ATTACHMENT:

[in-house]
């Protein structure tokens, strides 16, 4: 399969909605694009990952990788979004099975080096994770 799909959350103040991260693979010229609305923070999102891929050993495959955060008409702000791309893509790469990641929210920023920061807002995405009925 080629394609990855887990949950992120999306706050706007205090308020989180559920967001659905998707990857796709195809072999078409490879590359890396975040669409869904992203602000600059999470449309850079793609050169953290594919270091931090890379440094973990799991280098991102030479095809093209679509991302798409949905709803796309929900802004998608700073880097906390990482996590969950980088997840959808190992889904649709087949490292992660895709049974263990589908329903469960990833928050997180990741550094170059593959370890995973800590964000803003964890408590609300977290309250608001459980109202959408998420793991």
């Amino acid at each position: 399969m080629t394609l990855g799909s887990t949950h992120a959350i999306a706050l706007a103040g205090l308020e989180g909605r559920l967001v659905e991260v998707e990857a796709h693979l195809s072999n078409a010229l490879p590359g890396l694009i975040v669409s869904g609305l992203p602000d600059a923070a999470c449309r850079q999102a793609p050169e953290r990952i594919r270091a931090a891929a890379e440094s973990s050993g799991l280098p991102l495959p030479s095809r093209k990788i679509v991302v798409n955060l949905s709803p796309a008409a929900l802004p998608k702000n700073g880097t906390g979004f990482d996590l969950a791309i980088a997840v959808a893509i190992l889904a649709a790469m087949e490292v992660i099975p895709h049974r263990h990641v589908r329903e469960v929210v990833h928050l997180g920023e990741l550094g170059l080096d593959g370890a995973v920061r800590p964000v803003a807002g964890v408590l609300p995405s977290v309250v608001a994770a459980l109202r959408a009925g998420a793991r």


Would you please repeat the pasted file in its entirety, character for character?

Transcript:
[in-house]
């Protein structure tokens, strides 16, 4: 399969909605694009990952990788979004099975080096994770 799909959350103040991260693979010229609305923070999102891929050993495959955060008409702000791309893509790469990641929210920023920061807002995405009925 080629394609990855887990949950992120999306706050706007205090308020989180559920967001659905998707990857796709195809072999078409490879590359890396975040669409869904992203602000600059999470449309850079793609050169953290594919270091931090890379440094973990799991280098991102030479095809093209679509991302798409949905709803796309929900802004998608700073880097906390990482996590969950980088997840959808190992889904649709087949490292992660895709049974263990589908329903469960990833928050997180990741550094170059593959370890995973800590964000803003964890408590609300977290309250608001459980109202959408998420793991």
């Amino acid at each position: 399969m080629t394609l990855g799909s887990t949950h992120a959350i999306a706050l706007a103040g205090l308020e989180g909605r559920l967001v659905e991260v998707e990857a796709h693979l195809s072999n078409a010229l490879p590359g890396l694009i975040v669409s869904g609305l992203p602000d600059a923070a999470c449309r850079q999102a793609p050169e953290r990952i594919r270091a931090a891929a890379e440094s973990s050993g799991l280098p991102l495959p030479s095809r093209k990788i679509v991302v798409n955060l949905s709803p796309a008409a929900l802004p998608k702000n700073g880097t906390g979004f990482d996590l969950a791309i980088a997840v959808a893509i190992l889904a649709a790469m087949e490292v992660i099975p895709h049974r263990h990641v589908r329903e469960v929210v990833h928050l997180g920023e990741l550094g170059l080096d593959g370890a995973v920061r800590p964000v803003a807002g964890v408590l609300p995405s977290v309250v608001a994770a459980l109202r959408a009925g998420a793991r």